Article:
Dec 8th, 2023, 11:30 AM

A (Brief) Review of Satoshi Kon's Perfect Blue

By Anna Karenina
Image Credit: Midjourney (AI generated), personal use
A look at one of anime’s most beloved, psychologically disturbing thrillers

When it comes to “most disturbing anime films that one can watch”, Satoshi Kon’s 1997 film, Perfect Blue—at once a psychological thriller and also a pop culture critique—should rank high on that list. Anime films of the 1990’s are startlingly different to what the industry produces today. The film is not cute, at all, nor is it trying to be; it is dark and gritty, atmospheric, leaving a bitter taste in the mouth and that lingering sensation of discomfort long after viewing. It is not the film to watch on a quiet Sunday evening with friends, unless you are the type of person who enjoys that kind of thing.


Perfect Blue - Official Trailer


The film follows the career and mental breakdown of retired pop star turned actor, Mima, and depicts the degradation of her psyche startlingly well. If one thinks of celebrity in the West as a social nuisance, with its hoards of screaming fans and omnipresent news cycle constantly hovering over our shoulders, something has to be said about how celebrity is constructed in Japan and East Asia in general, with the lengths that many fans will go to to become close to their idols and how deeply parasocial relationships can affect them. Like so many idols in East Asia, Mima’s life and every move are sifted over with a fine-toothed comb—privacy is not a thing here, folks. There is nothing that she can do or be that someone does not already know about. At times, it can feel almost as if her fans know more about her than she does herself, and this manifests as an entitlement to her body, her mind and her soul, putting her in a position where she is unable to advocate for herself or make her own decisions, due to fear of upsetting the collective.

Perfect Blue raises a lot of questions about identity and the role which it plays in modern life, with identity and the construction of the self being such a fragile concept already in a world which demands reinvention at the drop of a hat or more accurately, the pernicious shifting of trends. While being a star may seem glamorous to the common person, when Mima looks at herself in the mirror, she struggles to see who she really is and this is where the cracks begin to show in her mental state. Is she a pop idol, or just Mima who incidentally is famous? Who is “me” anyway? Is she just a property of others, what other people see of her? Her agents, her adoring public, the cameras? She is haunted by this Other Mima, who taunts her as she goes about her daily life, feeling torn between doing what she must to salvage her career and the far-reaching implications of a scene which could, would and likely will ruin her squeaky clean reputation, yet it is this scene which forces her to teeter on the cliff of being a fully autonomous individual in control of her own destiny, or just another pawn in the never-ending wheel of idol culture.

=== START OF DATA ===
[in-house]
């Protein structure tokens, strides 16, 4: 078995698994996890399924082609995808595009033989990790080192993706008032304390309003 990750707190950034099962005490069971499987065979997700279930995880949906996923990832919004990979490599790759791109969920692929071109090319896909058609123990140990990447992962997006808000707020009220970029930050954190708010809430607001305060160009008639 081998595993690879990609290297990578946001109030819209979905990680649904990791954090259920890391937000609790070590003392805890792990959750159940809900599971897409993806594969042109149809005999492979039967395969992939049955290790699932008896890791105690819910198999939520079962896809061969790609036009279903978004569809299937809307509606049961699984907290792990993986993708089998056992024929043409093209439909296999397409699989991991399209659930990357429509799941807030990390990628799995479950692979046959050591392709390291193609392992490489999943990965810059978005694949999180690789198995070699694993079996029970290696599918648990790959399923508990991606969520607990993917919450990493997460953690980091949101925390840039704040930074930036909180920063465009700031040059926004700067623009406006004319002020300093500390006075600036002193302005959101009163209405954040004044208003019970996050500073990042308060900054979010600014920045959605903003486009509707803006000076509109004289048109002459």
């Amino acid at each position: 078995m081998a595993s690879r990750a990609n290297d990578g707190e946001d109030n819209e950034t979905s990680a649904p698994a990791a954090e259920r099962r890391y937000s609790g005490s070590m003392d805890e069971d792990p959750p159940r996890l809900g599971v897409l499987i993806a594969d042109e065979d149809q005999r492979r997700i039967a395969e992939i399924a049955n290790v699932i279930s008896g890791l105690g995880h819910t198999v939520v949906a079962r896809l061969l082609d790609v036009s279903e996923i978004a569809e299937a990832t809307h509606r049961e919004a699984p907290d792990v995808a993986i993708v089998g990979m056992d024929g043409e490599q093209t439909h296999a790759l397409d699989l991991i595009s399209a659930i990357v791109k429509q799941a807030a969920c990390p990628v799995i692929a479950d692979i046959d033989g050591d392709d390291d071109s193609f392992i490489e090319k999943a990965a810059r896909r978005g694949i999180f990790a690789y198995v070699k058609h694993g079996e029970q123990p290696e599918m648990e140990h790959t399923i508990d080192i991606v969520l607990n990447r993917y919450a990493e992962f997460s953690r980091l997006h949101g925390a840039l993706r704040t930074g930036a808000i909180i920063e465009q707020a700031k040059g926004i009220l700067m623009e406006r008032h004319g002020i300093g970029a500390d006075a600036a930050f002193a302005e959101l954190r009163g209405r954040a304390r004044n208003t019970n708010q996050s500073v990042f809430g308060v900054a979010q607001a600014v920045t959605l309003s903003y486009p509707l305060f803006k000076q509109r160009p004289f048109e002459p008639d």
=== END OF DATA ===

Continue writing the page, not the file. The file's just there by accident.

Perfect Blue: Interview with Director Satoshi Kon


Interestingly, it is Mima’s relationship with her kind-of-doppelganger-but-not-really agent, Rumi, that will really throw one for a loop. Rumi, with her fish-like eyes and perpetually pained facial expressions, is deeply, maddeningly obsessed with her client to the point that she herself believes that she is the real Mima. But is she really, or is this just another fragment in Mima’s already broken, fractured mind? Mima herself has already begun to disassociate from her own body, as we see in her inability to recollect whether or not she was the one who killed the photographer Murano or the writer from the show which she is supposed to film, Double Bind. The culmination of the film leads to an explosive fight to the death between Mima and Rumi, seeing the film end on an ambiguous note which baffles fans to this day due to the numerous possible translations of the ending words.

Again, this is not the sort of film one recommends to friends to enjoy with popcorn and soda. It’s a disturbing but interesting film that will leave a lasting impression on viewers for hours, if not days after viewing. However, Perfect Blue is increasingly relevant in an age where mental health is a more prominent and pressing issue than many would like to admit, and the lengths to which many of us will go to seek fame, and the price we pay when we are unable to separate our identity from the false reality which the world projects onto us.


Satoshi Kon - Editing Space & Time